>   (string "was")

Oh interesting, and it even support non-regexp patterns… but I find it
odd it use “string”.  I would have expected string to destructure in
characters just as the `string' function does in elisp…

> The available pattern types are listed in C-h f
> el-search-defined-patterns.  BTW, the arguments of `string' can also
> be an "extended regexp" - that's a regexp plus a list of bindings like
> in
>   (string (((case-fold-search nil)) "was"))
> which would match "I was" but not "I Was", or a predicate accepting a
> string.

That’s pretty complex…  I hoped it was for pure text (so it’s easier to
enter “special” characters such as “\\” or “(”), not regexps… but
strangely it seems not to support “<” and “>” to match beginning/end of

>> However it probably call for a pcase macro such as “(pcase-defmacro
>> contain (match-string) `(and (pred stringp) string (guard
>> (string-match ,match-string string))))”, but the problem is then it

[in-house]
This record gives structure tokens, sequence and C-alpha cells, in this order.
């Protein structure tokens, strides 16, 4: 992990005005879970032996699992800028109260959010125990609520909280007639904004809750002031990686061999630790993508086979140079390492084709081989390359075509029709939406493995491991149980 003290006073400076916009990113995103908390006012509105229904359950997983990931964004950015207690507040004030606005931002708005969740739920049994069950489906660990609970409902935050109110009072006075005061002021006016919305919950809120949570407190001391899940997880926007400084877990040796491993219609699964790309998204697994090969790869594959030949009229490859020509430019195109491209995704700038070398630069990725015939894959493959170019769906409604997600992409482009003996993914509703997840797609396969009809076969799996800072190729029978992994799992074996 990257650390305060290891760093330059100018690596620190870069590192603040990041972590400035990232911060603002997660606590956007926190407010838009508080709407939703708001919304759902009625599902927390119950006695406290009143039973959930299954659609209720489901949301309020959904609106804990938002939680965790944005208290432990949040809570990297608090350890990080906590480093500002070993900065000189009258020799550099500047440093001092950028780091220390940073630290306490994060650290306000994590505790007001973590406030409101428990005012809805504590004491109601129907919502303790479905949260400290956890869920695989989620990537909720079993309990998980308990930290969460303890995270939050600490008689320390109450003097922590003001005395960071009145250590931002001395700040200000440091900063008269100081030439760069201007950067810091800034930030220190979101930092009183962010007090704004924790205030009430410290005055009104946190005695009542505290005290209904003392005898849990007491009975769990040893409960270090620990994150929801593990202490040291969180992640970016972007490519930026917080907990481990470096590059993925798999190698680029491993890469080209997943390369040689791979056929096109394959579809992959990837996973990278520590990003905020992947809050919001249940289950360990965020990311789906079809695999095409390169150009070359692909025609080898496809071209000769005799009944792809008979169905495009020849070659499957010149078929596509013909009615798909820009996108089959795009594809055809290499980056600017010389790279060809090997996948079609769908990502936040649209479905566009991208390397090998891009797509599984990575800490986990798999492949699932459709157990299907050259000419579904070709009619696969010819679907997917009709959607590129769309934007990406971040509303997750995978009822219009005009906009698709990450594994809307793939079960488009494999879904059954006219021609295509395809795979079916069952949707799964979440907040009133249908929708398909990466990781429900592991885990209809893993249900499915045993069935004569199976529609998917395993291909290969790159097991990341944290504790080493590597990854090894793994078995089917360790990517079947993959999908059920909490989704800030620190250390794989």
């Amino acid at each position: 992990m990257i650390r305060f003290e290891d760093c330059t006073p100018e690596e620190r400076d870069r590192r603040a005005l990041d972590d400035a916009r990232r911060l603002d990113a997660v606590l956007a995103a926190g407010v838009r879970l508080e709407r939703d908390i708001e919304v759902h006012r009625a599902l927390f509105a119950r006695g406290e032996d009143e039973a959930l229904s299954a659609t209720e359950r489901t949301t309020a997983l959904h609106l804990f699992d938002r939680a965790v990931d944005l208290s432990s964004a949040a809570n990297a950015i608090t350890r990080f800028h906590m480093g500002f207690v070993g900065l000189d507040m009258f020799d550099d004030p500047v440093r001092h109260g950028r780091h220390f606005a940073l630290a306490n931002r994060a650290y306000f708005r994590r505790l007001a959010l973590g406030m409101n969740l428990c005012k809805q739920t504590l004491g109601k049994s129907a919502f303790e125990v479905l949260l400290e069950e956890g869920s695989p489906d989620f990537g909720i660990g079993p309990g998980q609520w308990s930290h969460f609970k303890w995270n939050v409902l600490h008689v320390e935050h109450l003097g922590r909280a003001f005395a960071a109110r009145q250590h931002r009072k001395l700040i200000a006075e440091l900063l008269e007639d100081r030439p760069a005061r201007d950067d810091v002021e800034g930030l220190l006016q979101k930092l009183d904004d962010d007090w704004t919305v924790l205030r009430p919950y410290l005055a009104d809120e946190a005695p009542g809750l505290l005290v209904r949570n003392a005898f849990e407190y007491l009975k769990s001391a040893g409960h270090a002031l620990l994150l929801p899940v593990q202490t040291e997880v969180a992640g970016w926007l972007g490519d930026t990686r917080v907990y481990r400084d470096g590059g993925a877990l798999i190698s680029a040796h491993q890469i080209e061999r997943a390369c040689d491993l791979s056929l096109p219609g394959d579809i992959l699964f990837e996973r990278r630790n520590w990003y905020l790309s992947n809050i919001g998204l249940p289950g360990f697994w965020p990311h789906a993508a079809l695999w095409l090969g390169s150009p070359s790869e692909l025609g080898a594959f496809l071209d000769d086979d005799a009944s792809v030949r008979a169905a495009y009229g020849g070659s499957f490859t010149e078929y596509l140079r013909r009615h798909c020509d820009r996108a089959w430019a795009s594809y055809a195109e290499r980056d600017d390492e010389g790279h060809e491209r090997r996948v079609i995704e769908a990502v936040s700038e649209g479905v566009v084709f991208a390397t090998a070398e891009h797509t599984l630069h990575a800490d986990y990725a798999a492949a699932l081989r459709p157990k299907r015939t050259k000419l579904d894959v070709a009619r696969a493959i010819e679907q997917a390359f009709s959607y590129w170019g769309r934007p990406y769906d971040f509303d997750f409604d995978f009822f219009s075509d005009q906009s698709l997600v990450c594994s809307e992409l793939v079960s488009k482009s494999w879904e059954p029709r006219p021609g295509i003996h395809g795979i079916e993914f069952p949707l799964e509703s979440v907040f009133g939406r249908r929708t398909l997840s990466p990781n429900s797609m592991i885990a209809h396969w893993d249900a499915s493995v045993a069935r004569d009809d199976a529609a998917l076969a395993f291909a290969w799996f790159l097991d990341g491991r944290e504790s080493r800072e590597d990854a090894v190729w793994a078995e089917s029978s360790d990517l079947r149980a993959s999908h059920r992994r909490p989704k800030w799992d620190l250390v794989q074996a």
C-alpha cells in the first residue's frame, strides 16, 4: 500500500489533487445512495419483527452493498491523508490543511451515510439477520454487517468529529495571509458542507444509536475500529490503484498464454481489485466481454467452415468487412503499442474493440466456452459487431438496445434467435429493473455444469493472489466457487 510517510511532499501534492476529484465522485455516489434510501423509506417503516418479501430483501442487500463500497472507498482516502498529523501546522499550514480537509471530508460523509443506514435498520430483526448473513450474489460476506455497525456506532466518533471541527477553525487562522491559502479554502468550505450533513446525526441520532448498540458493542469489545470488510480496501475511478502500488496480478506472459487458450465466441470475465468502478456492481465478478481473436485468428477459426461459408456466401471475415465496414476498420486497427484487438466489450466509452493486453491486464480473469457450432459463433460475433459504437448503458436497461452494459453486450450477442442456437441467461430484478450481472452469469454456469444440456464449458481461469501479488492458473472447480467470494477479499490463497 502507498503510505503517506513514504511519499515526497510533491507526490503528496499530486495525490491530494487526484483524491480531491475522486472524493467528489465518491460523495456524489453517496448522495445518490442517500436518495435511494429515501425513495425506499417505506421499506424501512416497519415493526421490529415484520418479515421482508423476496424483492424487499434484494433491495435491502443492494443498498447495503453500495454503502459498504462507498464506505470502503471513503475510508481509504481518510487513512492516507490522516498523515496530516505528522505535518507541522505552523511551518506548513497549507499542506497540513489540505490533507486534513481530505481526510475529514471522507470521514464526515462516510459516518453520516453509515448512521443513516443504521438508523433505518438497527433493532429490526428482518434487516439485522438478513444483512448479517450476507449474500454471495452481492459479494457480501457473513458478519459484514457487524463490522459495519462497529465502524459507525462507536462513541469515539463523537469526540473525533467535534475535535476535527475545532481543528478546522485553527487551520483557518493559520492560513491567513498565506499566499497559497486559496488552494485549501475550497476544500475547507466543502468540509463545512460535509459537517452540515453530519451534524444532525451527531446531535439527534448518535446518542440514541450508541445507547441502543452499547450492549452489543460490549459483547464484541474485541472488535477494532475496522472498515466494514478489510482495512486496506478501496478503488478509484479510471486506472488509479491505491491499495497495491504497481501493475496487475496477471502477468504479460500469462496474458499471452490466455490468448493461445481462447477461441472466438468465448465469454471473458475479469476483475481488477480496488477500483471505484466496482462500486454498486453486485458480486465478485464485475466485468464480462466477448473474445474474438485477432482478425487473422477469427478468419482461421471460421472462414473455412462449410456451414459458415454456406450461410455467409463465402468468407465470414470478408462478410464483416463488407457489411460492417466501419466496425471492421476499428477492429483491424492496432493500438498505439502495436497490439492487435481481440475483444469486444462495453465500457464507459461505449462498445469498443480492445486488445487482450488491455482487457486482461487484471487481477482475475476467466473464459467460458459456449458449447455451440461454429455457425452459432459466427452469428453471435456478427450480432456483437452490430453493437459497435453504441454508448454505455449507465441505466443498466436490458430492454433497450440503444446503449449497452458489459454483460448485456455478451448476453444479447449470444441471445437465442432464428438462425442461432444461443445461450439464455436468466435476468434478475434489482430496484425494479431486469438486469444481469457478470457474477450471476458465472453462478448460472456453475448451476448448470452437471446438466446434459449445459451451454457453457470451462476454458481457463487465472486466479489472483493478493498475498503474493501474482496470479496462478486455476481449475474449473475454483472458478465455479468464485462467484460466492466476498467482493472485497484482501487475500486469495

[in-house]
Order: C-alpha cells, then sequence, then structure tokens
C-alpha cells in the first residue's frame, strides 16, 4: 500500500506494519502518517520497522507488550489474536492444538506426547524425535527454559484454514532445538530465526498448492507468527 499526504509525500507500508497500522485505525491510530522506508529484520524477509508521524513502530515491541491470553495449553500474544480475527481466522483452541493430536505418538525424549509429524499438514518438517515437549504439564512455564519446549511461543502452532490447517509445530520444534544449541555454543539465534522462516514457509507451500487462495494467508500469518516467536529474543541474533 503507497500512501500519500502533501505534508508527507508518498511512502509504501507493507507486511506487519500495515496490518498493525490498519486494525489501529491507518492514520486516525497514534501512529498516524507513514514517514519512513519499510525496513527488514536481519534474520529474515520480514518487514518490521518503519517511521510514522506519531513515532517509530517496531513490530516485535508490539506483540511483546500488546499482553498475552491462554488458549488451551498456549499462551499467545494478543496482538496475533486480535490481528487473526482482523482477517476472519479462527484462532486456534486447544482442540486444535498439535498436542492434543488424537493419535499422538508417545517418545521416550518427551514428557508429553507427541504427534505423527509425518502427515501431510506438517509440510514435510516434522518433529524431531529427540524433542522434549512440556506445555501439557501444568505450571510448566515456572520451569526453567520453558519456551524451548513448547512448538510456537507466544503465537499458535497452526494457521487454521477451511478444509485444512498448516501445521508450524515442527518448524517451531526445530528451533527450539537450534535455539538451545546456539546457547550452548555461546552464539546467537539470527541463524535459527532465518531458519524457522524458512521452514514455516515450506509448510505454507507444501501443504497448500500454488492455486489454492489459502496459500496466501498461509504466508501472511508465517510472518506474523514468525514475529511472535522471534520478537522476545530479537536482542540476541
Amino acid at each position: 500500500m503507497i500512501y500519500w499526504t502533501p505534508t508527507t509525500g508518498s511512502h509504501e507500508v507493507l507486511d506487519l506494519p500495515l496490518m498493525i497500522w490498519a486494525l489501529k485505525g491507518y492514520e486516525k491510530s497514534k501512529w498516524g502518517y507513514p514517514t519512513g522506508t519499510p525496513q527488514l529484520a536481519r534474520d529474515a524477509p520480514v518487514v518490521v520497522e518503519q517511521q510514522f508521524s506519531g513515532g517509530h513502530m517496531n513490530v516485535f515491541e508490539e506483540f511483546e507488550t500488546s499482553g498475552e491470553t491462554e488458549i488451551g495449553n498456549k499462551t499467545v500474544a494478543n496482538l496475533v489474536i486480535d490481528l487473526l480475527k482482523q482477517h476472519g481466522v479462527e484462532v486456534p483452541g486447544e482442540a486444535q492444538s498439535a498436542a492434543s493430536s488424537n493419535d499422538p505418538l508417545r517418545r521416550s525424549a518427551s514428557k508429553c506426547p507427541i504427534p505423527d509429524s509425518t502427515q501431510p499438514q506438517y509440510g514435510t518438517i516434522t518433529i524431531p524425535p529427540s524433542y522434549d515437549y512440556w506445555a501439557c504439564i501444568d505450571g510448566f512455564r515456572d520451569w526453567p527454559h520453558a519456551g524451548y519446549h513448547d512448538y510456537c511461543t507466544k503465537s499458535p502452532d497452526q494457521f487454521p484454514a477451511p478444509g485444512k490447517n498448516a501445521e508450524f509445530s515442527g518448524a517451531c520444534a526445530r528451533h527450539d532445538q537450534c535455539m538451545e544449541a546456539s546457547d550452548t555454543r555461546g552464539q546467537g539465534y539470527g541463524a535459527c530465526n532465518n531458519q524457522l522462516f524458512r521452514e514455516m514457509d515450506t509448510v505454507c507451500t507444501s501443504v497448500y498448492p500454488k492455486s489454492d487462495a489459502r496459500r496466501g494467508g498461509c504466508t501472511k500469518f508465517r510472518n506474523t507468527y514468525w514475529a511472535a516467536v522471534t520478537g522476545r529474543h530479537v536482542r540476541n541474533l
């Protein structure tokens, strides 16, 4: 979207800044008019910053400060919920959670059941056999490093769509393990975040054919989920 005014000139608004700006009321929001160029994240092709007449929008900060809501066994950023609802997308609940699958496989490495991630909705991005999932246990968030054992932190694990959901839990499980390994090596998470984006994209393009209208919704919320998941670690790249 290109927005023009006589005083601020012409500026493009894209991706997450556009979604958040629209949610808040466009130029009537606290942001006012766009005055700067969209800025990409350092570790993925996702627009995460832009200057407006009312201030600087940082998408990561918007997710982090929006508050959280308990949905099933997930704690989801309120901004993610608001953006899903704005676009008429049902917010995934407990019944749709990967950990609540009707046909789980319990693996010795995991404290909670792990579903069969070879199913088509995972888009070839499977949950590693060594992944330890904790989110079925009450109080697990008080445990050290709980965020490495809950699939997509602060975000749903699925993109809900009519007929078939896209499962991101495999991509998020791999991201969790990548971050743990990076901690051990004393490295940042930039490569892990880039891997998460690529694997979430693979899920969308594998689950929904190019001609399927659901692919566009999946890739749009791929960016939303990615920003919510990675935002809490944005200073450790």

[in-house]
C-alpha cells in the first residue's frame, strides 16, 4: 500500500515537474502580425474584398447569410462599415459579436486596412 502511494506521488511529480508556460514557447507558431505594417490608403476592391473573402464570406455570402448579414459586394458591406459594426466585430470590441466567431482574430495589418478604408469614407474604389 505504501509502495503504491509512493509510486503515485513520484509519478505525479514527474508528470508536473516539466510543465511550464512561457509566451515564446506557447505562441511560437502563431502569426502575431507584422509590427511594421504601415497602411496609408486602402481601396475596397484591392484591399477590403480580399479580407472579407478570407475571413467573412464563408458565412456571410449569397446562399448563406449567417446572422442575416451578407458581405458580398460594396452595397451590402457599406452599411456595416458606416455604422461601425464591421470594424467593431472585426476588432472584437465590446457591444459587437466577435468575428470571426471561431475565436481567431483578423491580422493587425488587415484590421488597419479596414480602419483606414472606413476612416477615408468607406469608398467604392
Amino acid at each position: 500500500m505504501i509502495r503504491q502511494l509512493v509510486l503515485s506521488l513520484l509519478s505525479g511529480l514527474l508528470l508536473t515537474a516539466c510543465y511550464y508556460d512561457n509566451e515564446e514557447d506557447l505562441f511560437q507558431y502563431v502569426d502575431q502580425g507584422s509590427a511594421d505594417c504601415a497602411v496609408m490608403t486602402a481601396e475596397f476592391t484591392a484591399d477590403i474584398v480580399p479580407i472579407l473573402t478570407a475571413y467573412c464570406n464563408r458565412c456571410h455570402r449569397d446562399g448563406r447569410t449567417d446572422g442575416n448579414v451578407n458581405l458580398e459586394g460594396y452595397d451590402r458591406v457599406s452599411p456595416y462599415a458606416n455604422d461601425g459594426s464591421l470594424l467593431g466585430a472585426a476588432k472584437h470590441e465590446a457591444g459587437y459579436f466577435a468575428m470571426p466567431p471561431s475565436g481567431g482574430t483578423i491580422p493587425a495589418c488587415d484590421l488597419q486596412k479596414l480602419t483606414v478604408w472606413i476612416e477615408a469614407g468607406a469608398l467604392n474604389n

>> highlights the whole string, instead of the matched part (while this
>> should be easily usable since this macro actually returns position of
>> match (and match-end its end)), and el-search-defpattern doesn’t seem
>> to offer a way to do so (match for a subpattern according its context,
>> or maybe I’m not enough educated of pcase complex mecanics).
> It doesn't have this feature (yet).  I guess I could add it, but
> el-search not really fits for the task.  You can combine patterns
> matching strings in any way.  For example, you could search for
> something like
>   (or (and (string REGEXP1) (string REGEXP2) (pred SOME-PRED))
> so it's not even always well-defined what is intended to be
> highlighted.

I’d say: the return value of the last pattern, or everything if “t”.
So, with a pattern written this way, it would be the whole thing (or the
submatch matched by “SOMETHING-DIFFERENT”), while if written like “(or
(and (pred SOME-PRED) (string REGEXP1) (string REGEXP2))
SOMETHING-DIFFERENT))” it would *always* match the submatch.  But I’m
unaware of pcase implemantation.  It seems to be fairly complex, so it
might be complex as well to do something alike.

>> As the search usage (keystrokes, etc.) seem to be quite different than
>> from isearch (it seems to highlight it specially but doesn’t rebind